“Apple Inc. is marketing $12 billion of bonds in the U.S. as the iPhone maker seeks a cheaper alternative to reward shareholders than overseas cash that’s subject to repatriation taxes,” Sarika Gangar and Matt Robinson report for Bloomberg.
“The company may sell notes as soon as today, according to a person with knowledge of the transaction. Apple plans to issue both floating- and fixed-rate notes with maturities of three and five years in addition to fixed-rate notes due in seven, 10 and 30 years, said the person, who asked not to be identified because terms aren’t set,” Gangar and Robinson report. “By taking on more debt, the world’s largest technology company by stock-market capitalization is sticking to its efforts to keep its U.S. tax bill low. Borrowing costs in the bond market are much lower than the levy on any money repatriated on Apple’s balance sheet that’s considered to be held overseas. Of the $151 billion Apple has in cash and marketable securities, about 88 percent is held offshore.”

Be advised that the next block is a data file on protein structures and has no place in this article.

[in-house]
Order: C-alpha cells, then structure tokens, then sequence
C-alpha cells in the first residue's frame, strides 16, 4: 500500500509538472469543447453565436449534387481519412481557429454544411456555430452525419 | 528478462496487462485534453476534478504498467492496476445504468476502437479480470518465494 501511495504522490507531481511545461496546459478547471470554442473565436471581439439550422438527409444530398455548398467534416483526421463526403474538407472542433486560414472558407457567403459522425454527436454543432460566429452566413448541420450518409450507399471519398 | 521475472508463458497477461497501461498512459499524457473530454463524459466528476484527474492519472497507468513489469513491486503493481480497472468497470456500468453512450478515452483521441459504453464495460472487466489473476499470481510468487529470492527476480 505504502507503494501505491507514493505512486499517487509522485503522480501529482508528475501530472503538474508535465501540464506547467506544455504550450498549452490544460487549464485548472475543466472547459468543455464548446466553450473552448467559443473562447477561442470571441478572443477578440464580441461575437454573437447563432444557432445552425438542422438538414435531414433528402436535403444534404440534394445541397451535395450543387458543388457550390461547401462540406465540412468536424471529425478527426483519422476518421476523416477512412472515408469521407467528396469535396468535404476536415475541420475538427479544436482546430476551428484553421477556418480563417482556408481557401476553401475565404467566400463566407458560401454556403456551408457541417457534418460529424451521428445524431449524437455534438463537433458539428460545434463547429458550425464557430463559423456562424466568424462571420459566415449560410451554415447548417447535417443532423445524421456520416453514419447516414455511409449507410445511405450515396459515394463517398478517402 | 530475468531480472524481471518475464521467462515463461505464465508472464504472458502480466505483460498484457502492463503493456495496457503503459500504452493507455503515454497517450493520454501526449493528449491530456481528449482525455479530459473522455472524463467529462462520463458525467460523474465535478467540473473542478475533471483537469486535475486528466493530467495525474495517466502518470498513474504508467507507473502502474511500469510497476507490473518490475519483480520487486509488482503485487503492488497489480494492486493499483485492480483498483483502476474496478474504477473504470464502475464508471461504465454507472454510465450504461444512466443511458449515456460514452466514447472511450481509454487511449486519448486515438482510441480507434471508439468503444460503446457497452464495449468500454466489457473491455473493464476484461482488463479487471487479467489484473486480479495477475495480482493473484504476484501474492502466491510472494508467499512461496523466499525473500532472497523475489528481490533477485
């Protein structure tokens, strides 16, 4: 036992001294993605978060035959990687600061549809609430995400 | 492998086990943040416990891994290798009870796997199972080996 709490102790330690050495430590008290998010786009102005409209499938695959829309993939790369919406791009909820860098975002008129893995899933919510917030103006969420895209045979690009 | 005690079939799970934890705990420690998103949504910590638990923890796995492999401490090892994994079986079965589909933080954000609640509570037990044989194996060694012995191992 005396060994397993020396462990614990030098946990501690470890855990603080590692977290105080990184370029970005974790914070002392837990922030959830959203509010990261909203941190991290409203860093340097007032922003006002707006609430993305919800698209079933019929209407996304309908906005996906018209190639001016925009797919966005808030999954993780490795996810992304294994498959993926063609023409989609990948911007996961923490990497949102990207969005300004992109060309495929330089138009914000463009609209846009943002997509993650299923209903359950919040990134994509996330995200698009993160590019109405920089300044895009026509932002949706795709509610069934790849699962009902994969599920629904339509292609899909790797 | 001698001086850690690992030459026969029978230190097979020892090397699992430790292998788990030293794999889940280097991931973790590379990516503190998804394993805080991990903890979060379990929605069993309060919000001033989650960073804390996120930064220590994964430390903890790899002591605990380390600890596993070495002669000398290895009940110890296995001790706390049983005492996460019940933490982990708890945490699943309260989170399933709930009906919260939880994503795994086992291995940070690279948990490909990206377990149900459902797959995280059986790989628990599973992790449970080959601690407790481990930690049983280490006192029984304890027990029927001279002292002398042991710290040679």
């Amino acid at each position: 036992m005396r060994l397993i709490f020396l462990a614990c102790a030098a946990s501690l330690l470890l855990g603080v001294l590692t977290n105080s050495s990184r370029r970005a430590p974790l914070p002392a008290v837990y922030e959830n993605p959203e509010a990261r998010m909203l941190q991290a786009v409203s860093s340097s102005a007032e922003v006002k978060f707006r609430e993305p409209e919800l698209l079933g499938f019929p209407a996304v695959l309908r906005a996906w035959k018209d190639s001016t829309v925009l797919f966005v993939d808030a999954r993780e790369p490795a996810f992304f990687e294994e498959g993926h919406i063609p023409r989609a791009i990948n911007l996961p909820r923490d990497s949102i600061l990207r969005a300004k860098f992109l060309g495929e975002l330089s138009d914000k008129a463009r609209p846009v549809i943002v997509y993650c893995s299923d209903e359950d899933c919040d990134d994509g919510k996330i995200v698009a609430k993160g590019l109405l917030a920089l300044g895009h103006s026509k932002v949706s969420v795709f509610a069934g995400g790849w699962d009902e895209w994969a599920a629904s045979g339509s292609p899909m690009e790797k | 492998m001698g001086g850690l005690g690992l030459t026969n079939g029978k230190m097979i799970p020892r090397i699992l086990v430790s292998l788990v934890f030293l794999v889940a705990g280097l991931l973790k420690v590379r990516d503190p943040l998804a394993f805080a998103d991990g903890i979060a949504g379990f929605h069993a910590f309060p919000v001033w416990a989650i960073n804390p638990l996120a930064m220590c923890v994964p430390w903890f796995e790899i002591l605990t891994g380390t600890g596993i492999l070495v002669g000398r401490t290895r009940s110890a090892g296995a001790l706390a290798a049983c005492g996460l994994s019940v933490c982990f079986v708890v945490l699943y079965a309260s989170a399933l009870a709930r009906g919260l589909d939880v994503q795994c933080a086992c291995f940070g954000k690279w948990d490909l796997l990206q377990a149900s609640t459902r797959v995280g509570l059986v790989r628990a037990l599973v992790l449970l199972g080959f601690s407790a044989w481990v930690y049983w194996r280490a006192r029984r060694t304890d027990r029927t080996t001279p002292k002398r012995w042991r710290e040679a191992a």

“‘They don’t want to pay the tax to bring it back to the U.S.,’ said Matthew Duch, a fund manager at Calvert Investments in Bethesda, Maryland, which oversees more than $12 billion in assets, and is considering buying part of today’s offering. ‘The market is giving them very cheap money,'” Gangar and Robinson report. “The company’s strong growth and international expansion in recent years has built up ‘substantial offshore cash balances,’ Luca Maestri, who will soon take over as Apple’s chief financial officer, said on the earnings call. ‘To repatriate our foreign cash under current U.S. tax law, we would incur significant tax consequences and we don’t believe this would be in the best interest of our shareholders,’ Maestri said.”
Read more in the full article here.
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